The road that runs between Essex and Deep River Connecticut passes by, and over, one of the marshes and inlets of the Connecticut river. This is the type of place you pass and your head swivels around trying to see everything.
Finally the other day we stopped the car and got out. It really is a beautiful spot. I don’t know what took us so long to visit here.
Off in the reeds movement finally gave away the position of a Great Egret. Even being a bright white they still blend in perfectly.
Our patience, this time, allowed us to catch several shots as he flew off to another part of the marsh.
Feeding these young Swallows is a fast paced non stop project.
We stopped by the Riverside Cemetery in Essex Connecticut. The grounds are not huge however they sit right on the Connecticut river on an inlet close to where the river widens and finally gets to the ocean (Long Island Sound).
There are trails here, benches, and people are invited to walk through the grounds, or sit and enjoy the quiet.
Along the river’s edge nesting boxes of Swallows sit with the tall trees and marble benches. We watched and photographed the birds for an hour or so. They didn’t seem to mind us as long as we kept a reasonable distance.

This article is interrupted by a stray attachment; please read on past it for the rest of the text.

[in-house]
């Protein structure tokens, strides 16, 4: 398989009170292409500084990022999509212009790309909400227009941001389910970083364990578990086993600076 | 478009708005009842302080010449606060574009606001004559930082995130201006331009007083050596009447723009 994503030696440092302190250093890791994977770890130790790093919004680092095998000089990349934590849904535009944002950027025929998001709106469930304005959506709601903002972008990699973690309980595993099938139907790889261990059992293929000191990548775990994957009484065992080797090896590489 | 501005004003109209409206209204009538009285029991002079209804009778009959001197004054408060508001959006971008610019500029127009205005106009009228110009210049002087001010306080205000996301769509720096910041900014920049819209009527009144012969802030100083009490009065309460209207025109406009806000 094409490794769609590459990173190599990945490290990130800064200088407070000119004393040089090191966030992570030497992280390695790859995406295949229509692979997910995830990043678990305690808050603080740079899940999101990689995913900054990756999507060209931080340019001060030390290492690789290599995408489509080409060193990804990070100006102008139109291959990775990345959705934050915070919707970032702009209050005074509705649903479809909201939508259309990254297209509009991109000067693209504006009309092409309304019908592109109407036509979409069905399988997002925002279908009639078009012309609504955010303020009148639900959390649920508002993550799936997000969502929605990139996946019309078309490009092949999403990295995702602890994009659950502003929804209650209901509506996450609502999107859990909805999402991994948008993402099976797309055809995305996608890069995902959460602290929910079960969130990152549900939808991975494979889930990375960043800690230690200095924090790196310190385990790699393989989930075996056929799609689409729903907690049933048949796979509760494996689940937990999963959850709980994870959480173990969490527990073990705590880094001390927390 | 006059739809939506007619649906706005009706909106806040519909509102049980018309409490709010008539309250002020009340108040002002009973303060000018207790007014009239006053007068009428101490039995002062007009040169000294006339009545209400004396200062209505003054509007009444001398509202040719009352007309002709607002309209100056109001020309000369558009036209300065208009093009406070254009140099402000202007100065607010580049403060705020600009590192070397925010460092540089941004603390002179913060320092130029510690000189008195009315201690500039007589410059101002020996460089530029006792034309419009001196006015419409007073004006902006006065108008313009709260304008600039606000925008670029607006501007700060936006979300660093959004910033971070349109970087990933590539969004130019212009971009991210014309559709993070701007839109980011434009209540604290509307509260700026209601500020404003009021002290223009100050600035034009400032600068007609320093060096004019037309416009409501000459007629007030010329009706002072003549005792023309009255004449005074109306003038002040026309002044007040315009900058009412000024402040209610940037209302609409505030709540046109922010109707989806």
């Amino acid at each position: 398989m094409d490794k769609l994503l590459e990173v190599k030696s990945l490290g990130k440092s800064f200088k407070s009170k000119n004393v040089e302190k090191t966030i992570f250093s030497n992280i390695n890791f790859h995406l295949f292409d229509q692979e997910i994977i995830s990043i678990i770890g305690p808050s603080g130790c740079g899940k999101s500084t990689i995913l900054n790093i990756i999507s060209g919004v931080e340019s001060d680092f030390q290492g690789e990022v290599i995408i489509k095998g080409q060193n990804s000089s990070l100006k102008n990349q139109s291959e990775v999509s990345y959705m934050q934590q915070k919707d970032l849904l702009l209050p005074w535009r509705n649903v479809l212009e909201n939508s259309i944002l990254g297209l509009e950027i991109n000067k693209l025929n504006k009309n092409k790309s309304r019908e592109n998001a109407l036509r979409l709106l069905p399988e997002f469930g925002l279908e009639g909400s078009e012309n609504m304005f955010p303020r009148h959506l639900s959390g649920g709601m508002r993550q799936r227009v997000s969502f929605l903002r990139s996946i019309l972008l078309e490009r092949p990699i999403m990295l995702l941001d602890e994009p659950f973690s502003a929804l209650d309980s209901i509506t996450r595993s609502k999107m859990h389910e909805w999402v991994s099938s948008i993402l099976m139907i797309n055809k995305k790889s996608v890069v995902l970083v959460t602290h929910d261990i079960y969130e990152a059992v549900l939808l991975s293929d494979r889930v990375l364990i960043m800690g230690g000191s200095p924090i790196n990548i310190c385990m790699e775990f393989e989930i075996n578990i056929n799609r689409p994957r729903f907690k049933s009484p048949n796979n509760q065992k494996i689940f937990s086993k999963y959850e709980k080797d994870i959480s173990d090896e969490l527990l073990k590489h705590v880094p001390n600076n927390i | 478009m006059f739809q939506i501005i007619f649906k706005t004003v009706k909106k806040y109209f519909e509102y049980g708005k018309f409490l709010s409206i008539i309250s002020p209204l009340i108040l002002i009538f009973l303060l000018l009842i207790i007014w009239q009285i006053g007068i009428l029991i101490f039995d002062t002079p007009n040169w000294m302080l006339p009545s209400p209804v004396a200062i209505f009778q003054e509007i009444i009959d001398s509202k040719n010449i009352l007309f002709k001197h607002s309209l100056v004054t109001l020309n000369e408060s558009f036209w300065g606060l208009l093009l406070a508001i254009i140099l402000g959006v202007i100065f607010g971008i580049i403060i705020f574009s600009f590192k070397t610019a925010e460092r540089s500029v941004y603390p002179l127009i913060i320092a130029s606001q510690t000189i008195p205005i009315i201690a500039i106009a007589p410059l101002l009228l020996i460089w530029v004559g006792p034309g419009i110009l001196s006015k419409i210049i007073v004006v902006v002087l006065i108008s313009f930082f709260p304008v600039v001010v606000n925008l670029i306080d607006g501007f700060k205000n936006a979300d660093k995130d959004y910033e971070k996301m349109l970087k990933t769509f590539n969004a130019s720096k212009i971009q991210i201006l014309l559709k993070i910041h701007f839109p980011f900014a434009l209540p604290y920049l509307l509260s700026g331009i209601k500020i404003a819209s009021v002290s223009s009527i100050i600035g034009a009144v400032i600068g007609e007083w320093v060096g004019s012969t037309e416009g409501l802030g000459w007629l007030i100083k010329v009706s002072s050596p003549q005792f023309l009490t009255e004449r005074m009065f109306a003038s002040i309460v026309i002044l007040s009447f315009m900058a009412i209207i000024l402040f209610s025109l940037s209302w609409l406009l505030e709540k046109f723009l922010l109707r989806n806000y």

There is a area along the Connecticut river that we like to walk through when the mosquitoes allow. Most of the land is owned by the power company, a smaller part owned by a long closed (and sadly polluted) manufacturer, the last section is town owned. Farm land runs along side this stretch of river adding a great marsh and woodlands.
This year several Bald Eagles have taken this area as part of their hunting grounds. And of course I came along as part of the deal.
Yesterday I was lurking around looking for any opportunity when one of the adult Eagles flew from the far side of the river, with crows in hot pursuit.
Even with a 500mm lens and monopod I could not get any images. I tried, about 100 times, over a 2 hour period. Finally my camera battery near dead and the chaos silent I gave up.
I don’t know how, but I caught a slight movement along the middle of the river up stream.
I think he took pity on me after standing on the rocks all that time. There was no hurried flying, just gliding back down the river towards the privacy of Gildersleeve island. I was finally able to get my few photos after all.
Egrets, and many other wading birds have their knees on backwards. OK, that’s not the technical term, but the best I could find. Besides helping them walk in shallow water what it really does is give them attitude! Sit back and watch one for awhile.
They seem to slowly stroll around a lot as if they didn’t have a care in the world. I once watched a Great Egret strut right by a huge alligator with no sign of concern. Nothing happened so I assume this is normal for them.
After photographing as many birds as I have there are times perfectly good opportunities are passed by. After all how many similar photos does a wildlife portfolio really need.
For me there obvious exceptions. An Egret ‘strutting it’s stuff’ is one of them.